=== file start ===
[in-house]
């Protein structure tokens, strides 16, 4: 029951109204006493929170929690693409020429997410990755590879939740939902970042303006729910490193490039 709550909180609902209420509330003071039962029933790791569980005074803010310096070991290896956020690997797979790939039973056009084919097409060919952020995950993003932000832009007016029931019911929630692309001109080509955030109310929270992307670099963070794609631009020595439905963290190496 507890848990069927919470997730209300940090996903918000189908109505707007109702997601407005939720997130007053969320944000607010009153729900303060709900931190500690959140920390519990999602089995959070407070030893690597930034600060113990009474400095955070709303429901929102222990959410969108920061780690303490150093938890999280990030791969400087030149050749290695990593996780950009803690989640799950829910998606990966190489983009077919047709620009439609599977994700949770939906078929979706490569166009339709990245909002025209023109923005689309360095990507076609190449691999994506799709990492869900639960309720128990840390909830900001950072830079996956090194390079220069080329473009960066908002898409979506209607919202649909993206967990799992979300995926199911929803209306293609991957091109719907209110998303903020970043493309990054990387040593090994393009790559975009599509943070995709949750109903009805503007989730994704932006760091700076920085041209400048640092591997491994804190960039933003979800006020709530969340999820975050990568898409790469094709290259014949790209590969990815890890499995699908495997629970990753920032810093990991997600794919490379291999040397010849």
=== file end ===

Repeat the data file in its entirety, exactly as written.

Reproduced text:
[in-house]
């Protein structure tokens, strides 16, 4: 029951109204006493929170929690693409020429997410990755590879939740939902970042303006729910490193490039 709550909180609902209420509330003071039962029933790791569980005074803010310096070991290896956020690997797979790939039973056009084919097409060919952020995950993003932000832009007016029931019911929630692309001109080509955030109310929270992307670099963070794609631009020595439905963290190496 507890848990069927919470997730209300940090996903918000189908109505707007109702997601407005939720997130007053969320944000607010009153729900303060709900931190500690959140920390519990999602089995959070407070030893690597930034600060113990009474400095955070709303429901929102222990959410969108920061780690303490150093938890999280990030791969400087030149050749290695990593996780950009803690989640799950829910998606990966190489983009077919047709620009439609599977994700949770939906078929979706490569166009339709990245909002025209023109923005689309360095990507076609190449691999994506799709990492869900639960309720128990840390909830900001950072830079996956090194390079220069080329473009960066908002898409979506209607919202649909993206967990799992979300995926199911929803209306293609991957091109719907209110998303903020970043493309990054990387040593090994393009790559975009599509943070995709949750109903009805503007989730994704932006760091700076920085041209400048640092591997491994804190960039933003979800006020709530969340999820975050990568898409790469094709290259014949790209590969990815890890499995699908495997629970990753920032810093990991997600794919490379291999040397010849």